It is essential that landlords/investors protect their assets to the fullest extent possible, avoiding the potential pitfalls when letting their rental properties, thereby minimising their risk, financial and otherwise, inter alia, by way of adhering to the criteria listed below.
It is equally important that tenants ensure that their interests are adequately protected and that they minimise any potential risk, when leasing a home. Bear in mind that once you have entered into a lease it is generally not easy, other than as allowed for in terms of legislation, to terminate a lease during its tenure. Cancellation of a fixed term lease, as provided for in the Consumer Protection Act No 68 of 2008 can attract cancellation penalties, which can be costly.
Advice for landlords:
- Make use of a reputable, licensed estate agent with a valid fidelity fund certificate. They are able to offer professional advice to assist with all facets of the rental process, from assessing the property to drafting and settling a sound lease agreement. They can also ensure your compliance with all regulatory requirements, including relevant sections of the Rental Housing Act and the Consumer Protection Act.
- Investigate the track record and how established the company’s rental division is. Ask what recent lets they have concluded in your area, and how long they have been working in that area. A company like PGP, as an example, has a dedicated rental division with specialist rental agents who know their areas thoroughly, and have an extensive back-office infrastructure.
- Insist on a written mandate with your rental agency, setting out all the terms, conditions and obligations for both parties. It should also specify what commission is payable in the event that a lease is concluded.
- Insist on a written lease being signed by all parties, before granting tenants access to the premises. The lease should also include (attached to the lease as applicable) any regulations which the tenant must abide by if the property is subject to the rules of a Homeowners’ Association or Body Corporate- for example, whether pets are allowed on the property.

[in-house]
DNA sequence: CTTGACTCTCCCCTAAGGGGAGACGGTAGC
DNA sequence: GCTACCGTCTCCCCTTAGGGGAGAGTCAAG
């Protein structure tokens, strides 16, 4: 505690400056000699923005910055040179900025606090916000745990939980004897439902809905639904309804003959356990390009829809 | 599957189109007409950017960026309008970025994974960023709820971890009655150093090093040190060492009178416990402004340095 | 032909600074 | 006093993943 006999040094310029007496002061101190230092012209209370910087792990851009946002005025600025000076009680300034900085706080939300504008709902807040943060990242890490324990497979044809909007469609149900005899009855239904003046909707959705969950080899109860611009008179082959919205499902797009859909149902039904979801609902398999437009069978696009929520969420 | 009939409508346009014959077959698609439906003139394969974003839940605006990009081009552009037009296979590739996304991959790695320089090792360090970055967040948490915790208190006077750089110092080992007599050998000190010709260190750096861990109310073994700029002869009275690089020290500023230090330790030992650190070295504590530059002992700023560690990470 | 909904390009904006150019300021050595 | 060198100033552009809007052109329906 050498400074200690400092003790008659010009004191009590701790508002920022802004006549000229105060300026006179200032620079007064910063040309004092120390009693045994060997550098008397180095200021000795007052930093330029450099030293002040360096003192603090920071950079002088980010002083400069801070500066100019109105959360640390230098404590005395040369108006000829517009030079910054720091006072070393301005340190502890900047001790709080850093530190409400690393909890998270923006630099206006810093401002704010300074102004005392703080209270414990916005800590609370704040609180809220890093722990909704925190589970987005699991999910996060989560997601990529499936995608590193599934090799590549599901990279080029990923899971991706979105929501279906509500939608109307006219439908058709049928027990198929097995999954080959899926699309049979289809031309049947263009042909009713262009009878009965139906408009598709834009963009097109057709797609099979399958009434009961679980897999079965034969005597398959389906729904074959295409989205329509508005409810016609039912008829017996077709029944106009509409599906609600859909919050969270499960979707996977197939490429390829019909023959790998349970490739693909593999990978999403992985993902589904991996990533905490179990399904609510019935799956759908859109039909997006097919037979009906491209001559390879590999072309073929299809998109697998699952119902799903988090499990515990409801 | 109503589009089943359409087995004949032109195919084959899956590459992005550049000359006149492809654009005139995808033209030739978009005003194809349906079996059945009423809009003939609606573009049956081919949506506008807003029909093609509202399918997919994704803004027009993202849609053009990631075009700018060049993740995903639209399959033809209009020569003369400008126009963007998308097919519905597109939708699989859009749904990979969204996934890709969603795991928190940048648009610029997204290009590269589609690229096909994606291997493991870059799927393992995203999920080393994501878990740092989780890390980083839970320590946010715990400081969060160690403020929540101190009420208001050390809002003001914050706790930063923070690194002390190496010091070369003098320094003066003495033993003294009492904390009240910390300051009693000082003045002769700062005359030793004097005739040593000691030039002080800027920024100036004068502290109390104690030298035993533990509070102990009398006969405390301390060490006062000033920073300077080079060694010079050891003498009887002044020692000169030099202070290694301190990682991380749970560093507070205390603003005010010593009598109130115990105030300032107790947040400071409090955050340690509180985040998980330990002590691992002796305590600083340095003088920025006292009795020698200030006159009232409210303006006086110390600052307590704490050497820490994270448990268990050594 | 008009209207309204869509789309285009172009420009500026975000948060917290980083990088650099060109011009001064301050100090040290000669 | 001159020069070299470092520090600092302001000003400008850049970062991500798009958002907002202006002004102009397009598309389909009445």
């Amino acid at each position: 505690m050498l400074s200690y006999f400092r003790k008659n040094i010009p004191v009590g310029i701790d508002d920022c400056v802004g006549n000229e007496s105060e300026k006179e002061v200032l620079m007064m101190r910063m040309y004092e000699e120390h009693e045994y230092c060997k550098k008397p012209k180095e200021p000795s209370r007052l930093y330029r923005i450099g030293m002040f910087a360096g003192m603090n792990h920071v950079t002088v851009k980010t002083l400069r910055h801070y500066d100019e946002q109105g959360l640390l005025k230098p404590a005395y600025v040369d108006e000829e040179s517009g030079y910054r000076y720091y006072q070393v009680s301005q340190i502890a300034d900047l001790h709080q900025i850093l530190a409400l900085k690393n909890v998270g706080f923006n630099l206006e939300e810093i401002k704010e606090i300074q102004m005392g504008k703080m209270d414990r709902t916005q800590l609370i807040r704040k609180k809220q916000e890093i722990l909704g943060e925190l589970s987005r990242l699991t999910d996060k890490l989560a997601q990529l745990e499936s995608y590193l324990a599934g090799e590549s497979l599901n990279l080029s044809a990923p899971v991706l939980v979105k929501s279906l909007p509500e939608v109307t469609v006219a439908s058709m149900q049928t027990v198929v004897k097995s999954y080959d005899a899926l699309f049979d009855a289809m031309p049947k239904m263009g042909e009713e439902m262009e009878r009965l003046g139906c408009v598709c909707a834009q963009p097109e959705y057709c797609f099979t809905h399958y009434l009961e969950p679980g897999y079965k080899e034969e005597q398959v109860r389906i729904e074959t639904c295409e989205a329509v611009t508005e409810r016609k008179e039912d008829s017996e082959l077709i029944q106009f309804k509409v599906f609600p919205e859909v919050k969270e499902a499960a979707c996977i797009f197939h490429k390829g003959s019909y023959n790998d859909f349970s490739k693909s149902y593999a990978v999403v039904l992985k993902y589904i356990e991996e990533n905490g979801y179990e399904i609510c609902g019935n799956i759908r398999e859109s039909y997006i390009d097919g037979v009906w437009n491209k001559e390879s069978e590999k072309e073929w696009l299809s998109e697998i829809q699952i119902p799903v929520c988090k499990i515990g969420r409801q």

- Ensure that the agency has conducted appropriate credit and other checks on the prospective tenants, before entering into a lease.
- Ensure that you have adequate public liability and house-holders’ insurance in place – and advise your insurers that the property is being let. They may treat the risk differently when the property is tenanted as opposed to owner-occupied.
- Ensure that you do the necessary ongoing maintenance of your property. This preserve the value of your asset and keeps it in a fit state to let.
Advice for tenants:
- Make sure that you have signed a proper written lease with due regard to relevant legislation, before taking occupation of the property. The lease should set out your rights and obligations as a tenant, as much as it sets out the rights and obligations of the landlord. Ensure that it has been drawn up by a reputable, licensed estate agent with a valid fidelity fund certificate. If in doubt, ask for proof that the agency/agent holds a valid fidelity fund certificate .
- Ensure that you have adequate insurance for your personal risks and belongings, which might not be covered by the landlord’s own insurance
- Ensure that you have familiarised yourself with any rules set down by a Homeowners’ Association or Body Corporate, if applicable.
- Conduct a thorough inspection of the property upon occupation- even if it is a brand new property development- as required in terms of the Rental Housing Act, to ensure that everything is in order as per the lease you have signed and to register any defects. The same should apply when moving out of the rented property.
- Communicate timeously and regularly with your landlord regarding any maintenance or repairs that might be required.
- Before signing a lease, make sure that the property adequately meets your needs, in terms of its size, location, security and maintenance/upkeep (i.e. that the property is in good order). Do not forget to check the commuting time to your place of work, schools etc, during peak hour traffic.
- Remember that services/utilities are payable in addition to the monthly rental. Ascertain the expected amount upfront, and ask for historic data, ie what has been payable previously, and how many people occupying the property.
For further information, please contact Dexter Leite on firstname.lastname@example.org or 021 673 4300